• Autism;
  • social interaction;
  • social responsiveness;
  • caregiver-child interaction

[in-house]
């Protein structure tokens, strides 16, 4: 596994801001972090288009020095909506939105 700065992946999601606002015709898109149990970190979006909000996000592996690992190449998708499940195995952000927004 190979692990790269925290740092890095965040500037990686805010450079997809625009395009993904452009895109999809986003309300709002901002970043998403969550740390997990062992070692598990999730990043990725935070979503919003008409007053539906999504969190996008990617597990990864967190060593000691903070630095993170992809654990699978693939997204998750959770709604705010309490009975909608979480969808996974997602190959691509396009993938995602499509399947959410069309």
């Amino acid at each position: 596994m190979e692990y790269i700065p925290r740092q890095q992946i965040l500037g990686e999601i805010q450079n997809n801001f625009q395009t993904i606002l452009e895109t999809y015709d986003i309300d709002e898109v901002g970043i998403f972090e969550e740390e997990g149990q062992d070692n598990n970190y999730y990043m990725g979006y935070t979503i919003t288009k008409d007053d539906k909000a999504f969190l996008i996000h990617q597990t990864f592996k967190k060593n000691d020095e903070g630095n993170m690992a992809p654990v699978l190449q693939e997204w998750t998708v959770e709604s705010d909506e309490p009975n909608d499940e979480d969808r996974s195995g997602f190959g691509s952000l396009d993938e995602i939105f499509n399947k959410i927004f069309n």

Abstract The social interactions of young autistic children and their caregivers were contrasted to interactions involving normal and mentally retarded controls. The autistic children displayed a much lower frequency of attention sharing behaviors, such as pointing to or showing objects. Alternatively, the autistic children directed as much looking, vocalizing and proximity behaviors toward their caregivers as did the other groups. Thus, although the autistic children did not show a clear lack of responsiveness to their caregivers, they did display a significant deficit in indicating behaviors during child-caregiver interaction.